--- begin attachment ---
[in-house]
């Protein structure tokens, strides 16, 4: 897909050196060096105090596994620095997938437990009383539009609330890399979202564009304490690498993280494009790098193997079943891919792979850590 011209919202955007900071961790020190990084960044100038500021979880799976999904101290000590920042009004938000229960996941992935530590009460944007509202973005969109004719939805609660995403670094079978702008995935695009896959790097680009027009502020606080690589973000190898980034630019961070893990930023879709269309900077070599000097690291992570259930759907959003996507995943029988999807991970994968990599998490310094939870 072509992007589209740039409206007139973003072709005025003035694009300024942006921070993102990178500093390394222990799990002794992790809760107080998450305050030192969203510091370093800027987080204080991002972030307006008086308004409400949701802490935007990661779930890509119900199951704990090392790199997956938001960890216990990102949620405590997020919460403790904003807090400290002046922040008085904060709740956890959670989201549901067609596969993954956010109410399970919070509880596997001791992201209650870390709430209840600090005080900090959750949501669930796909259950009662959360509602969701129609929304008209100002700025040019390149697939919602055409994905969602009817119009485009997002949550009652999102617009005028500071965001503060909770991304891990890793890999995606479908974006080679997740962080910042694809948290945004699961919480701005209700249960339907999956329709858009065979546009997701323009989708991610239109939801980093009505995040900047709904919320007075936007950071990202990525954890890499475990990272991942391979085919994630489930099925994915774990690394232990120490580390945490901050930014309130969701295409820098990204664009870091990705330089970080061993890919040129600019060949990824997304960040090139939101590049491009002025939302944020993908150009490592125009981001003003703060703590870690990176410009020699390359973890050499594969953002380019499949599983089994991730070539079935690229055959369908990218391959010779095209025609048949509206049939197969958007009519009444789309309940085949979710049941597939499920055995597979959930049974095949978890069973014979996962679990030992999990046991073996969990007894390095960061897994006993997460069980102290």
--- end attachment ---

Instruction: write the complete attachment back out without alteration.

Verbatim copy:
[in-house]
């Protein structure tokens, strides 16, 4: 897909050196060096105090596994620095997938437990009383539009609330890399979202564009304490690498993280494009790098193997079943891919792979850590 011209919202955007900071961790020190990084960044100038500021979880799976999904101290000590920042009004938000229960996941992935530590009460944007509202973005969109004719939805609660995403670094079978702008995935695009896959790097680009027009502020606080690589973000190898980034630019961070893990930023879709269309900077070599000097690291992570259930759907959003996507995943029988999807991970994968990599998490310094939870 072509992007589209740039409206007139973003072709005025003035694009300024942006921070993102990178500093390394222990799990002794992790809760107080998450305050030192969203510091370093800027987080204080991002972030307006008086308004409400949701802490935007990661779930890509119900199951704990090392790199997956938001960890216990990102949620405590997020919460403790904003807090400290002046922040008085904060709740956890959670989201549901067609596969993954956010109410399970919070509880596997001791992201209650870390709430209840600090005080900090959750949501669930796909259950009662959360509602969701129609929304008209100002700025040019390149697939919602055409994905969602009817119009485009997002949550009652999102617009005028500071965001503060909770991304891990890793890999995606479908974006080679997740962080910042694809948290945004699961919480701005209700249960339907999956329709858009065979546009997701323009989708991610239109939801980093009505995040900047709904919320007075936007950071990202990525954890890499475990990272991942391979085919994630489930099925994915774990690394232990120490580390945490901050930014309130969701295409820098990204664009870091990705330089970080061993890919040129600019060949990824997304960040090139939101590049491009002025939302944020993908150009490592125009981001003003703060703590870690990176410009020699390359973890050499594969953002380019499949599983089994991730070539079935690229055959369908990218391959010779095209025609048949509206049939197969958007009519009444789309309940085949979710049941597939499920055995597979959930049974095949978890069973014979996962679990030992999990046991073996969990007894390095960061897994006993997460069980102290």